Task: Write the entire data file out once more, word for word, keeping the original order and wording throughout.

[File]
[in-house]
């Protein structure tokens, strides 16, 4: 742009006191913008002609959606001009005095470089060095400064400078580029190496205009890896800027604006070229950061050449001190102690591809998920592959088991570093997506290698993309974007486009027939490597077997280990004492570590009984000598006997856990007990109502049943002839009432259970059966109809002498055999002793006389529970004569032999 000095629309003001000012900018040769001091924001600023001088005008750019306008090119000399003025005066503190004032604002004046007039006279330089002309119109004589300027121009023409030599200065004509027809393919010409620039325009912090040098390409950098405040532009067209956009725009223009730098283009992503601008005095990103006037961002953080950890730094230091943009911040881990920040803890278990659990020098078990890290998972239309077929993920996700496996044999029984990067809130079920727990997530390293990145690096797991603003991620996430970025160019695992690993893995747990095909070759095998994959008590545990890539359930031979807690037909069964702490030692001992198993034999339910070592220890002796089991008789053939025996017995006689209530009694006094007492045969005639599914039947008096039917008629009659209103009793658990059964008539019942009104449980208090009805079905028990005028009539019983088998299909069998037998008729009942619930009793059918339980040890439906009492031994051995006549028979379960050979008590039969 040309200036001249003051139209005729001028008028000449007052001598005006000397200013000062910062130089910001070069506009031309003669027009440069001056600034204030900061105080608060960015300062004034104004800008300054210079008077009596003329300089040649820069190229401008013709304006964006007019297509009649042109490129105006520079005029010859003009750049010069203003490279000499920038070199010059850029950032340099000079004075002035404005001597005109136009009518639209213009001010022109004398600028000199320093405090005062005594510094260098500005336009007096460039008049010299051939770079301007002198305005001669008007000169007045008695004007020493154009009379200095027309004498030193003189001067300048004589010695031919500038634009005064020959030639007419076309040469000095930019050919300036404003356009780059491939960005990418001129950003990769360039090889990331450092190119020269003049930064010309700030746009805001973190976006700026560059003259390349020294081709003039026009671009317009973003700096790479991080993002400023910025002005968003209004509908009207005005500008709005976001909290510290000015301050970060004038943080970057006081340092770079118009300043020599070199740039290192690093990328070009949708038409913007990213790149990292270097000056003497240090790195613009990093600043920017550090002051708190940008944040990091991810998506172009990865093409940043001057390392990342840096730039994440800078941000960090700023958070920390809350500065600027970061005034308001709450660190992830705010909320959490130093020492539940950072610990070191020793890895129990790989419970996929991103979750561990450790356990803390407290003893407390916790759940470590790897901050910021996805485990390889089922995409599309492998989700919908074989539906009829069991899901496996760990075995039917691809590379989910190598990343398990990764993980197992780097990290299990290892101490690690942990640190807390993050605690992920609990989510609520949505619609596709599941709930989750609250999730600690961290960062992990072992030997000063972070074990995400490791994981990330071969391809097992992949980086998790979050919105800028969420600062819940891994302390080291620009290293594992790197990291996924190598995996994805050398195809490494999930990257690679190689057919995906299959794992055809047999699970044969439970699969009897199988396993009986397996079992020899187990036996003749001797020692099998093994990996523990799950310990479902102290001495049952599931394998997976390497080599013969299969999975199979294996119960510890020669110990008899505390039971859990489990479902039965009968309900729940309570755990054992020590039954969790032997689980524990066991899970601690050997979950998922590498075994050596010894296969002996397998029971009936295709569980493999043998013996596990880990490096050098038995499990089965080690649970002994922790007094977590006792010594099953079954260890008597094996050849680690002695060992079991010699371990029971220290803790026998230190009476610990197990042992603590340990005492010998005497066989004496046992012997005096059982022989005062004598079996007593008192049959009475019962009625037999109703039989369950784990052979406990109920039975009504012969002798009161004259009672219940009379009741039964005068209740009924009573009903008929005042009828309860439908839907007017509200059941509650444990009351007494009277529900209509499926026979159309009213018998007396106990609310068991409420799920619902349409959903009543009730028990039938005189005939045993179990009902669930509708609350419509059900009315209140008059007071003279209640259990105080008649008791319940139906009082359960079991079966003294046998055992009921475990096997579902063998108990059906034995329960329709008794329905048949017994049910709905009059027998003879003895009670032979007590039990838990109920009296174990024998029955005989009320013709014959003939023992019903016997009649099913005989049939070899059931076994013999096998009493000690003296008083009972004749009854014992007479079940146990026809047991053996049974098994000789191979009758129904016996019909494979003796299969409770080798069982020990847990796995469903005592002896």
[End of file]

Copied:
[in-house]
């Protein structure tokens, strides 16, 4: 742009006191913008002609959606001009005095470089060095400064400078580029190496205009890896800027604006070229950061050449001190102690591809998920592959088991570093997506290698993309974007486009027939490597077997280990004492570590009984000598006997856990007990109502049943002839009432259970059966109809002498055999002793006389529970004569032999 000095629309003001000012900018040769001091924001600023001088005008750019306008090119000399003025005066503190004032604002004046007039006279330089002309119109004589300027121009023409030599200065004509027809393919010409620039325009912090040098390409950098405040532009067209956009725009223009730098283009992503601008005095990103006037961002953080950890730094230091943009911040881990920040803890278990659990020098078990890290998972239309077929993920996700496996044999029984990067809130079920727990997530390293990145690096797991603003991620996430970025160019695992690993893995747990095909070759095998994959008590545990890539359930031979807690037909069964702490030692001992198993034999339910070592220890002796089991008789053939025996017995006689209530009694006094007492045969005639599914039947008096039917008629009659209103009793658990059964008539019942009104449980208090009805079905028990005028009539019983088998299909069998037998008729009942619930009793059918339980040890439906009492031994051995006549028979379960050979008590039969 040309200036001249003051139209005729001028008028000449007052001598005006000397200013000062910062130089910001070069506009031309003669027009440069001056600034204030900061105080608060960015300062004034104004800008300054210079008077009596003329300089040649820069190229401008013709304006964006007019297509009649042109490129105006520079005029010859003009750049010069203003490279000499920038070199010059850029950032340099000079004075002035404005001597005109136009009518639209213009001010022109004398600028000199320093405090005062005594510094260098500005336009007096460039008049010299051939770079301007002198305005001669008007000169007045008695004007020493154009009379200095027309004498030193003189001067300048004589010695031919500038634009005064020959030639007419076309040469000095930019050919300036404003356009780059491939960005990418001129950003990769360039090889990331450092190119020269003049930064010309700030746009805001973190976006700026560059003259390349020294081709003039026009671009317009973003700096790479991080993002400023910025002005968003209004509908009207005005500008709005976001909290510290000015301050970060004038943080970057006081340092770079118009300043020599070199740039290192690093990328070009949708038409913007990213790149990292270097000056003497240090790195613009990093600043920017550090002051708190940008944040990091991810998506172009990865093409940043001057390392990342840096730039994440800078941000960090700023958070920390809350500065600027970061005034308001709450660190992830705010909320959490130093020492539940950072610990070191020793890895129990790989419970996929991103979750561990450790356990803390407290003893407390916790759940470590790897901050910021996805485990390889089922995409599309492998989700919908074989539906009829069991899901496996760990075995039917691809590379989910190598990343398990990764993980197992780097990290299990290892101490690690942990640190807390993050605690992920609990989510609520949505619609596709599941709930989750609250999730600690961290960062992990072992030997000063972070074990995400490791994981990330071969391809097992992949980086998790979050919105800028969420600062819940891994302390080291620009290293594992790197990291996924190598995996994805050398195809490494999930990257690679190689057919995906299959794992055809047999699970044969439970699969009897199988396993009986397996079992020899187990036996003749001797020692099998093994990996523990799950310990479902102290001495049952599931394998997976390497080599013969299969999975199979294996119960510890020669110990008899505390039971859990489990479902039965009968309900729940309570755990054992020590039954969790032997689980524990066991899970601690050997979950998922590498075994050596010894296969002996397998029971009936295709569980493999043998013996596990880990490096050098038995499990089965080690649970002994922790007094977590006792010594099953079954260890008597094996050849680690002695060992079991010699371990029971220290803790026998230190009476610990197990042992603590340990005492010998005497066989004496046992012997005096059982022989005062004598079996007593008192049959009475019962009625037999109703039989369950784990052979406990109920039975009504012969002798009161004259009672219940009379009741039964005068209740009924009573009903008929005042009828309860439908839907007017509200059941509650444990009351007494009277529900209509499926026979159309009213018998007396106990609310068991409420799920619902349409959903009543009730028990039938005189005939045993179990009902669930509708609350419509059900009315209140008059007071003279209640259990105080008649008791319940139906009082359960079991079966003294046998055992009921475990096997579902063998108990059906034995329960329709008794329905048949017994049910709905009059027998003879003895009670032979007590039990838990109920009296174990024998029955005989009320013709014959003939023992019903016997009649099913005989049939070899059931076994013999096998009493000690003296008083009972004749009854014992007479079940146990026809047991053996049974098994000789191979009758129904016996019909494979003796299969409770080798069982020990847990796995469903005592002896």